Banking at a digital crossroads
The Banking industry is at a digital crossroad as it faces both a wave of technology companies poised to disaggregate every facet of the business and a changing consumer that is increasingly demanding that banks products match the state-of-the-art digital services they are receiving from other industries, writes German Pugliese-Bassi
Banks today are now facing the prospect of either sticking to their tried-and-true strategies of the past or embracing innovation and rethinking their business as they move forward in an increasingly competitive environment. The decisions banks make today will define the marketplace in the years to come, as those who fail to keep pace with the disrupters may find themselves permanently and fatally left behind.
While the changing nature of the industry is clear in the US, what about the banking sector in Latin America and the Caribbean? With approximately 500 banks operating in a region of 35 countries with 600 million people and a $5.5 trillion GDP, understanding the perceptions that are driving the collective financial industry is a difficult challenge. The potential ramifications can have a lasting impact on whether the region finally emerges competitively on the global stage or remains a laggard in developing competitive and sustainable economies.
In an effort to better understand the digital banking outlook in Latin America, Miami-based Technisys and GMIx, a Stanford University programme, conducted a study in 11 countries in Latin America including Argentina, Bolivia, Brazil, Chile, Colombia, Costa Rica, Ecuador, Honduras, Mexico, Peru and Uruguay. The findings illustrate a mixed bag, as many banks seemingly understand the need to digitally modernize their operations while many others remain wedded to their more traditional approaches. Consider this:
- 80% of the banks still placed branches as amongst the most important channels for customer interaction and number of transactions.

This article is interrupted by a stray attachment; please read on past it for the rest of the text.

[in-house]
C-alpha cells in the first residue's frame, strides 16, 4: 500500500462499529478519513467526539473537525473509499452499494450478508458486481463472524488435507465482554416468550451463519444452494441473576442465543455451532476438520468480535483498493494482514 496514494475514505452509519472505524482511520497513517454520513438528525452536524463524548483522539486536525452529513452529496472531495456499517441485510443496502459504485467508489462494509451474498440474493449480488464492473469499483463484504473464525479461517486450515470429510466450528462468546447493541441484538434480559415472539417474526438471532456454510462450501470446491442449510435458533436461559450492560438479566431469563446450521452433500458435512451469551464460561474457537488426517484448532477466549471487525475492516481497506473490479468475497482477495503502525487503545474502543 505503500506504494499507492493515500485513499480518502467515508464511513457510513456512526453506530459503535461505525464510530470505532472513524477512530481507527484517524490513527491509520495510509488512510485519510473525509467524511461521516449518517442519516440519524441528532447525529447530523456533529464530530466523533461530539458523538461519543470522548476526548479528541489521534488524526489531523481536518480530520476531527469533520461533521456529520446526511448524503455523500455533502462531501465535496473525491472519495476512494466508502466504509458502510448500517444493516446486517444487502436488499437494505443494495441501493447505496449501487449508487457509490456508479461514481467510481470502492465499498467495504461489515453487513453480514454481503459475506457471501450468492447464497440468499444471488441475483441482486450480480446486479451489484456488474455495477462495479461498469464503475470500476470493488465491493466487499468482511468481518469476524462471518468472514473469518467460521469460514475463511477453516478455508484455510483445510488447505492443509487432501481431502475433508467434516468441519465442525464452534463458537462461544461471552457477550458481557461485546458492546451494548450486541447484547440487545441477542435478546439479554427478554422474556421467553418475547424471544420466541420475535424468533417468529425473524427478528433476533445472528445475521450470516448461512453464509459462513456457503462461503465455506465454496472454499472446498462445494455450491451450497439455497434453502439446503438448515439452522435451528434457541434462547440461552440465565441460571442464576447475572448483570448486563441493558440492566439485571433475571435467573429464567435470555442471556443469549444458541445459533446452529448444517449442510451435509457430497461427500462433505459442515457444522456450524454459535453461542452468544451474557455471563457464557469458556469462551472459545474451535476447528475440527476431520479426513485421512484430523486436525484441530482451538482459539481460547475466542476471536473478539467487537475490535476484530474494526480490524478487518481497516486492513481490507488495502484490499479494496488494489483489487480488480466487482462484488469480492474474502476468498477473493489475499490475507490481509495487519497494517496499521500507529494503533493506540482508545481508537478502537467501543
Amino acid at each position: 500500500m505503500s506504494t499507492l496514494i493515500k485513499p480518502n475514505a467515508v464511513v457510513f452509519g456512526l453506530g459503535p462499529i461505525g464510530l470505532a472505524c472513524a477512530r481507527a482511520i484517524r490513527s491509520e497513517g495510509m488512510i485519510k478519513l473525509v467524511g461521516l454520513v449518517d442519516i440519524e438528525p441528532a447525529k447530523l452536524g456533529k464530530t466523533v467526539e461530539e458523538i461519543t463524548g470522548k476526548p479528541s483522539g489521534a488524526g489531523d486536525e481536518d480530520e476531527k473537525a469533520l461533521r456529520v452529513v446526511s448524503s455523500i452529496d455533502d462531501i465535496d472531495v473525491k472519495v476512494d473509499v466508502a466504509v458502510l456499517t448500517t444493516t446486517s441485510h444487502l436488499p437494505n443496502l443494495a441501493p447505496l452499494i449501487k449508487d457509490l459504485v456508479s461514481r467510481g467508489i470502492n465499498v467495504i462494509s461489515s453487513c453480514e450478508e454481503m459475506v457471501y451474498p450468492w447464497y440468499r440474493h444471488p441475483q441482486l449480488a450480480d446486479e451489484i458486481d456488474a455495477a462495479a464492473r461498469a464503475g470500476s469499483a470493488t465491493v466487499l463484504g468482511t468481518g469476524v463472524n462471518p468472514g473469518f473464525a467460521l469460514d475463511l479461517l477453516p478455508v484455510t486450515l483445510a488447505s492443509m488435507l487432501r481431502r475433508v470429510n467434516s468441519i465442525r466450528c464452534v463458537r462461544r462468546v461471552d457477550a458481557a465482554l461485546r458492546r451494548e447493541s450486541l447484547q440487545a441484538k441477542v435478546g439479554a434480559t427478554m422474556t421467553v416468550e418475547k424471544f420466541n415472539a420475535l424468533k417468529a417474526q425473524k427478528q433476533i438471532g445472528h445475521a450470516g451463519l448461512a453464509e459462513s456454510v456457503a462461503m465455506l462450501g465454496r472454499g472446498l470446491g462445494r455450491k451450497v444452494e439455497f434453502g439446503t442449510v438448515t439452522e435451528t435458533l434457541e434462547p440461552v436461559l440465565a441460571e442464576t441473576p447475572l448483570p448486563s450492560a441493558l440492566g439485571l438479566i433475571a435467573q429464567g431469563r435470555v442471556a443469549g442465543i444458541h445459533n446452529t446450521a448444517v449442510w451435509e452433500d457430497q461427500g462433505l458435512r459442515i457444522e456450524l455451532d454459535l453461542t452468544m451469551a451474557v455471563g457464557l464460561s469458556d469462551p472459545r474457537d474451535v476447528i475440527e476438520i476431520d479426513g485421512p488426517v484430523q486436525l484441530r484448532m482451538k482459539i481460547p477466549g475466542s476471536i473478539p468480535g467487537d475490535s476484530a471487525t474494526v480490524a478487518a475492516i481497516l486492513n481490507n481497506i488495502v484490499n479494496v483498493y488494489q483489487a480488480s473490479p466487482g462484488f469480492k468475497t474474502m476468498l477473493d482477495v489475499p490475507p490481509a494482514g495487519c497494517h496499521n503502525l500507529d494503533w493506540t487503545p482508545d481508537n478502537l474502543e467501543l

- There is an increasing trend for digital channels with 67% of banks placing ATMs and 80% of banks placing Internet banking in the top slot.
- However, only 20% of banks placed mobile apps in the top three channels.
The report reflects an industry facing an identity crisis as they still operate in economic and regulatory environments that favour traditional approaches but clearly highlighting their acknowledgement of a fast changing industry. In fact, 75% of the banks surveyed observed that they have followed a statistical trend of increasing customer engagement via the channels of Internet banking, mobile banking and ATMs.
90% of the banks indicated that their current digital capability has been driven by the need to stay abreast with global best practices, remain competitive in the market and acquire new digitally savvy customer groups (especially younger clients).
We noted that only 17% of banks have the ability to offer its clients complete flexibility in choosing their desired channel for any kind of transaction, while 83% of banks still rely on branches to complete complex banking transactions such as loans, though they do increasingly rely on digital channels for pre-sale processes.
41% of the banks confirmed that they market their digital channel offerings extensively. Another 41% indicated that they market some channels through promotional activity and 18% of banks said that they do not engage in any marketing of their digital offerings and these same banks confirmed that digital offerings are not a priority of the management.
36% of the banks confirmed that they faced challenges in getting customers to adopt digital channels for banking transactions (except for the handful early adopters) because of “distrust”. Additionally 47% of the banks identified the challenge for digital channels to the lack of Internet / Mobile penetration in their respective geography. Also 47% interestingly identified the source of the challenge in the digital adoption in the lack of awareness.
Regarding new technologies, 73% of the banks confirmed that they were not testing any new disruptive or new technologies including smart TV or wearable computing devices. The technology initiatives that these banks appear to be focused on increments and improve their existing digital channels. Only 27% of the banks did confirm that they were testing new technologies.
For the five-year horizon, 72% of banks believe that they clients will demand not having to visit branches and 78% believed that there will be a clear and specific demand for omnichannel services. The good news for Latin America is that there is almost universal understanding (89% of the banks profiled) that omnichannel implies “having a unified and consistent user experience that makes the customer journey similar in each channel.”
Additionally 72% of banks identified omnichannel capabilities as “keeping a business process alive any time in any channel so the customer can initiate a transaction in one channel. The overall survey result suggests a highly customer-centric understanding of omnichannel.
As per the culture, only 33% of the banks have a strong digital culture spread throughout the company, 28% are still convincing the old guard and 25% of the banks show some promise with strong silos of digital advocates who are working towards spreading it through the bank.
Fundamentally, the report suggests that while the digital evolution of banks in Latin America is somewhat slow in coming, there is awareness of the shifting market, a critical precursor to acting on the trends and adapting to the coming digital competition.